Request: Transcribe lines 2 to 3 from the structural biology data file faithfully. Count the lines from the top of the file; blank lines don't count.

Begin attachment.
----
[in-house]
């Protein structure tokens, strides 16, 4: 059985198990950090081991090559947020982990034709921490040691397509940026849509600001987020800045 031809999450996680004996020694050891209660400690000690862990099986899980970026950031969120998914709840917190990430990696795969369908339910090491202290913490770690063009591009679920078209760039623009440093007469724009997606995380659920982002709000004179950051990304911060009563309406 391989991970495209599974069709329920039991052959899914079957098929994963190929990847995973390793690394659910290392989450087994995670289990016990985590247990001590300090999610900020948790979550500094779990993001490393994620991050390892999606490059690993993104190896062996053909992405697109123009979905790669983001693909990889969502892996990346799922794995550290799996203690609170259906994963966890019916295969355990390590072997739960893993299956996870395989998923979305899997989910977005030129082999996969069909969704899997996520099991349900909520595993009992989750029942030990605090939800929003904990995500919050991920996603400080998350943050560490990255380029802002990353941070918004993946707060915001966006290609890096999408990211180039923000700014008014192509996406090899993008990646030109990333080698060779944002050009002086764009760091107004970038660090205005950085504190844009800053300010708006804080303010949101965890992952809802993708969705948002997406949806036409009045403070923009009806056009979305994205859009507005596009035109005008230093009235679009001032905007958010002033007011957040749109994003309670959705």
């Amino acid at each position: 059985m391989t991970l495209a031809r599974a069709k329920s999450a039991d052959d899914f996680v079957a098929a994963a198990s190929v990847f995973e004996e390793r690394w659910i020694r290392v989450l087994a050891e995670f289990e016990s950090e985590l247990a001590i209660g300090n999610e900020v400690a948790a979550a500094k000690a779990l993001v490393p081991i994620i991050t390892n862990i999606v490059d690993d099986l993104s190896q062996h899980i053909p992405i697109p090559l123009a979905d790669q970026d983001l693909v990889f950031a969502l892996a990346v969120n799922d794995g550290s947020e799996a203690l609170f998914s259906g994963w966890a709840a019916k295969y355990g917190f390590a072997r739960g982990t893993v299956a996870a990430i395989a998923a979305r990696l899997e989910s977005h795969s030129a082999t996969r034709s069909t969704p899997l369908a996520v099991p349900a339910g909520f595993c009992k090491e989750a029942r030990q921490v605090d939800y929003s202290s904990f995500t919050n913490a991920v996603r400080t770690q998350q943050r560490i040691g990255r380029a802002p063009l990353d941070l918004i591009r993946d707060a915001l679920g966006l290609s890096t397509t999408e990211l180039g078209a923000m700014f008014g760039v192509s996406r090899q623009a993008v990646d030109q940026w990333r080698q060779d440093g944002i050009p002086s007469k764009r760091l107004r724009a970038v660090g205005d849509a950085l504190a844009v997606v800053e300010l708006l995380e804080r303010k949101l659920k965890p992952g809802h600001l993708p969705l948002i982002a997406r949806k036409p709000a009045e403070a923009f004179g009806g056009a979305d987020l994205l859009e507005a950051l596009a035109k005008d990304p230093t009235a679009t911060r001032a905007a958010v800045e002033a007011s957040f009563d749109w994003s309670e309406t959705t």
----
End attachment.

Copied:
């Protein structure tokens, strides 16, 4: 059985198990950090081991090559947020982990034709921490040691397509940026849509600001987020800045 031809999450996680004996020694050891209660400690000690862990099986899980970026950031969120998914709840917190990430990696795969369908339910090491202290913490770690063009591009679920078209760039623009440093007469724009997606995380659920982002709000004179950051990304911060009563309406 391989991970495209599974069709329920039991052959899914079957098929994963190929990847995973390793690394659910290392989450087994995670289990016990985590247990001590300090999610900020948790979550500094779990993001490393994620991050390892999606490059690993993104190896062996053909992405697109123009979905790669983001693909990889969502892996990346799922794995550290799996203690609170259906994963966890019916295969355990390590072997739960893993299956996870395989998923979305899997989910977005030129082999996969069909969704899997996520099991349900909520595993009992989750029942030990605090939800929003904990995500919050991920996603400080998350943050560490990255380029802002990353941070918004993946707060915001966006290609890096999408990211180039923000700014008014192509996406090899993008990646030109990333080698060779944002050009002086764009760091107004970038660090205005950085504190844009800053300010708006804080303010949101965890992952809802993708969705948002997406949806036409009045403070923009009806056009979305994205859009507005596009035109005008230093009235679009001032905007958010002033007011957040749109994003309670959705």
């Amino acid at each position: 059985m391989t991970l495209a031809r599974a069709k329920s999450a039991d052959d899914f996680v079957a098929a994963a198990s190929v990847f995973e004996e390793r690394w659910i020694r290392v989450l087994a050891e995670f289990e016990s950090e985590l247990a001590i209660g300090n999610e900020v400690a948790a979550a500094k000690a779990l993001v490393p081991i994620i991050t390892n862990i999606v490059d690993d099986l993104s190896q062996h899980i053909p992405i697109p090559l123009a979905d790669q970026d983001l693909v990889f950031a969502l892996a990346v969120n799922d794995g550290s947020e799996a203690l609170f998914s259906g994963w966890a709840a019916k295969y355990g917190f390590a072997r739960g982990t893993v299956a996870a990430i395989a998923a979305r990696l899997e989910s977005h795969s030129a082999t996969r034709s069909t969704p899997l369908a996520v099991p349900a339910g909520f595993c009992k090491e989750a029942r030990q921490v605090d939800y929003s202290s904990f995500t919050n913490a991920v996603r400080t770690q998350q943050r560490i040691g990255r380029a802002p063009l990353d941070l918004i591009r993946d707060a915001l679920g966006l290609s890096t397509t999408e990211l180039g078209a923000m700014f008014g760039v192509s996406r090899q623009a993008v990646d030109q940026w990333r080698q060779d440093g944002i050009p002086s007469k764009r760091l107004r724009a970038v660090g205005d849509a950085l504190a844009v997606v800053e300010l708006l995380e804080r303010k949101l659920k965890p992952g809802h600001l993708p969705l948002i982002a997406r949806k036409p709000a009045e403070a923009f004179g009806g056009a979305d987020l994205l859009e507005a950051l596009a035109k005008d990304p230093t009235a679009t911060r001032a905007a958010v800045e002033a007011s957040f009563d749109w994003s309670e309406t959705t």